Day 2 in Sodo.
F. Ayele was very excited, speaking more rapidly and loudly than usual. We were taking the car to his home village, Mokenisa. We got on the road with everyone else in the universe it seemed, and dodging goats, cows, people, carts, horses, sheep, and dogs we made our way to the village. At some point we turned off of the main road to the amusement of a pack of young boys. They clammered up to my open window and wanted to know what was up. I pulled out my camera and asked if they wanted a photo. One guy in particular was a total ham. Another was wearing a pair of cool shades and I teased him and put mine on too. They howled in laughter. All the kids were vying for an angle into the camera lens and happy when I showed them the little screen with their mugs – running away after. A few of the boys were holding small whips and I looked over to see that they had horse and cart setup. The first time I had seen this. The horses are decorated with coins, silk flowers, yarn tassels (usually red), and bells. Though I wouldn’t say these small horses are in fine shape, they were rather skinny and worn out…although I do intend to find out where I can go riding before I leave Ethiopia, I decided to hold out on this request for the time being.
I thought we were at the village as we made our way on this awful road – the rains had really potholed and puddled the dirt road and exposed large sharp rocks. I feared for the tires. I watched as local kids took water into jerry cans from some of these mud pools in the road. F. Ayele said, bad road, bad people. I am not sure what this means. The government apparently has a plan to pave some of these smaller roads too, but not quite yet. After a time of bouncing around on this holy road, we turned off yet again into a grassy field. Donkeys and cows stood by and watched us passing through the trees. I preferred this road – just a dirt track in the grass really. And after another bit of time, we were in Mokensa.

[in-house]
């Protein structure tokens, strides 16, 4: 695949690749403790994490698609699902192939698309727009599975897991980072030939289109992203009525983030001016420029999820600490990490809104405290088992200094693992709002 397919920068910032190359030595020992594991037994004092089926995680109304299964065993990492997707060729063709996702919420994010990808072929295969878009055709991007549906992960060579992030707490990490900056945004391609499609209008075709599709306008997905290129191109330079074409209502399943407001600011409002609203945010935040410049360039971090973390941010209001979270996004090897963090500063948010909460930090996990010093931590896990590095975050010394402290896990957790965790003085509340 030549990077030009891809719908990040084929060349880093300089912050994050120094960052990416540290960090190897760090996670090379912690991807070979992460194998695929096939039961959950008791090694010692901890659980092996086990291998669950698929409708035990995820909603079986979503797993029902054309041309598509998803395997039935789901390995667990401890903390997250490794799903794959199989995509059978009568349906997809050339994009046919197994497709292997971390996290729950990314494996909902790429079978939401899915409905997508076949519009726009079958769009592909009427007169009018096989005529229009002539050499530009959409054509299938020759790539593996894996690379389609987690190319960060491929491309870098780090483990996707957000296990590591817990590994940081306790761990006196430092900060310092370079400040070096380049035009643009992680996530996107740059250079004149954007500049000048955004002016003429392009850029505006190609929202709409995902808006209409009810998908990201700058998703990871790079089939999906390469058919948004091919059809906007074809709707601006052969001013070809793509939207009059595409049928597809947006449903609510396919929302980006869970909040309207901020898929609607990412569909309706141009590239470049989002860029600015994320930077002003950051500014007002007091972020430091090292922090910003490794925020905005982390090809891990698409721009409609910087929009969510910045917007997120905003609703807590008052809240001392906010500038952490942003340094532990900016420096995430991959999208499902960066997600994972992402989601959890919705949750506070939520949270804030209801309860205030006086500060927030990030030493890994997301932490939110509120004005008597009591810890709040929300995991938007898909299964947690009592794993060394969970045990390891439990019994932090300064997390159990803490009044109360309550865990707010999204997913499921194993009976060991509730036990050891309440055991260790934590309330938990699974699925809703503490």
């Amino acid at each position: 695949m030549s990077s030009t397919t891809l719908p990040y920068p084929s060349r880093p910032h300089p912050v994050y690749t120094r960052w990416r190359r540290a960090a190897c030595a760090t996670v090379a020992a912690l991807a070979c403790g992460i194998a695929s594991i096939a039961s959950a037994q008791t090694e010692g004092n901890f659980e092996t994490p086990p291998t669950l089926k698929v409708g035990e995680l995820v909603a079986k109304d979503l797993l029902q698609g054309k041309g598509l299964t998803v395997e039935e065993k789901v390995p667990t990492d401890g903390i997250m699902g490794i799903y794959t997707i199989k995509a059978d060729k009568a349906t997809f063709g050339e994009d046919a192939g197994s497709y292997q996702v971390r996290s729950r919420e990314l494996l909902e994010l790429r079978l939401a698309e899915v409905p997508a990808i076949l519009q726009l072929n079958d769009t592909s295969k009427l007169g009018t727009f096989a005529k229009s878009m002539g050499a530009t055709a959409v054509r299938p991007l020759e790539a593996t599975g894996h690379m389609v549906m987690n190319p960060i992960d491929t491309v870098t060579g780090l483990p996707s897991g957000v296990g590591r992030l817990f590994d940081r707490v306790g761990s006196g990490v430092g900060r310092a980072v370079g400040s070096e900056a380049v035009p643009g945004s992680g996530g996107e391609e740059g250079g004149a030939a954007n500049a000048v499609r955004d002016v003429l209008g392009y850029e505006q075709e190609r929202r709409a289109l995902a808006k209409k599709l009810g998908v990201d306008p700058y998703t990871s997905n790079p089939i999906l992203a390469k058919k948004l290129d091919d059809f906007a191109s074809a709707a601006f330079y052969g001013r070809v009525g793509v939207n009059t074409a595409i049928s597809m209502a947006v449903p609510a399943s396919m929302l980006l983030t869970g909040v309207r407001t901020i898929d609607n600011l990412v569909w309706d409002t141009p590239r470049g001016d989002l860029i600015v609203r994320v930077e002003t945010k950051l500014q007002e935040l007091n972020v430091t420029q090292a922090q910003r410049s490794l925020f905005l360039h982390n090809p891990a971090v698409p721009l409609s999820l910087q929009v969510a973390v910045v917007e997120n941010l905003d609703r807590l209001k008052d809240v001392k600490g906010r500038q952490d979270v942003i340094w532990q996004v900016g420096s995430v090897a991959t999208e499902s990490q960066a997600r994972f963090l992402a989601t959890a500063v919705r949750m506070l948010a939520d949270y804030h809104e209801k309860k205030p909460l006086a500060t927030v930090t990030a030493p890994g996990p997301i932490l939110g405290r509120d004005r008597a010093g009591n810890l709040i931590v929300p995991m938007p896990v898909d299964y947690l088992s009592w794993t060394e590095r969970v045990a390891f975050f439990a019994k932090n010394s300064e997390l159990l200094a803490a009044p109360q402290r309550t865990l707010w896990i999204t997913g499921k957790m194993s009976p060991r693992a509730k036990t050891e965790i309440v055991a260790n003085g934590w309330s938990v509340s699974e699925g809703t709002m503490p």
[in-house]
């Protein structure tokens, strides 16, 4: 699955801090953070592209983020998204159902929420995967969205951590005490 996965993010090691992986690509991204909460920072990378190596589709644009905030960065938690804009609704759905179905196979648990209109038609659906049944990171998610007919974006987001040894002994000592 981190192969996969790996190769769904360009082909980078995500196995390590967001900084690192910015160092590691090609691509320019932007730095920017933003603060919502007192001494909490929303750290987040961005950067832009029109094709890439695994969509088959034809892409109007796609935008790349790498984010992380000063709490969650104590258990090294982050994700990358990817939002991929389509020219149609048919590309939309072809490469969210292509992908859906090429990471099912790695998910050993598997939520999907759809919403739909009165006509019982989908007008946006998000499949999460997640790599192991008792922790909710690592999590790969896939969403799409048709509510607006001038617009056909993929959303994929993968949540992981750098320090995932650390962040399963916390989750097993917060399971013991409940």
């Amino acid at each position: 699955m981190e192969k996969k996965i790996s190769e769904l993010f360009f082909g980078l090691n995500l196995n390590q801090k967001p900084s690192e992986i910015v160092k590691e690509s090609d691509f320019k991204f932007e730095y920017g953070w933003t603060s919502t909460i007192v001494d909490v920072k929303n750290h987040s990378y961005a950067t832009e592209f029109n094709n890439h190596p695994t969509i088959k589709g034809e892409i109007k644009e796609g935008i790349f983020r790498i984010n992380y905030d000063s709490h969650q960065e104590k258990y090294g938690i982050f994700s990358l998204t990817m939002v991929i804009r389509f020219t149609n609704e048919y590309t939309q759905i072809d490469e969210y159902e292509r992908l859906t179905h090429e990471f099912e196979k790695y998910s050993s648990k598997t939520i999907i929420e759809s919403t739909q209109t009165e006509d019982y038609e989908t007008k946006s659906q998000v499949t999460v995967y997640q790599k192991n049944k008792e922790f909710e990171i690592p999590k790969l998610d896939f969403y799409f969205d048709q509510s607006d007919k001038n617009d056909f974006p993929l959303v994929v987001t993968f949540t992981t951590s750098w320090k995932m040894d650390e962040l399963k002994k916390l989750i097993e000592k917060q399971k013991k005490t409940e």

We pulled into a yard of a two rectangular houses, the home of F. Ayele’s mother and brother, with lots of little kids standing about. A sheep skin was hung to dry outside. The house was painted teal blue and white. Inside was a dirt floor, one wall covered in framed pictures of the family, a black board that F. Ayele bought for the purposes of teaching the children hung blank on another wall. I was seated on a wooden bench facing out the front door to the blinding daylight, which made the darkness in the mudhouse even more stark. I had a hard time seeing anyone’s face in the space. F. Ayele’s mom sat on an old tire. She was a tiny whisp of a woman. His brother likewise looked like an older brother, though he was younger. No one wore shoes and their feet looked as though they had never in their lives worn shoes, swollen to twice the size of shoed feet. I had seen this before in the Bahamas on a research trip years ago. They spoke of two of his nephews who died of malaria – they were very young – it wasn’t clear when this had happened, but I imagine not in the too distant past. There were always more babies though, it seemed, weren’t the children wandering about in the yard also his nieces and nephews? Yes they were.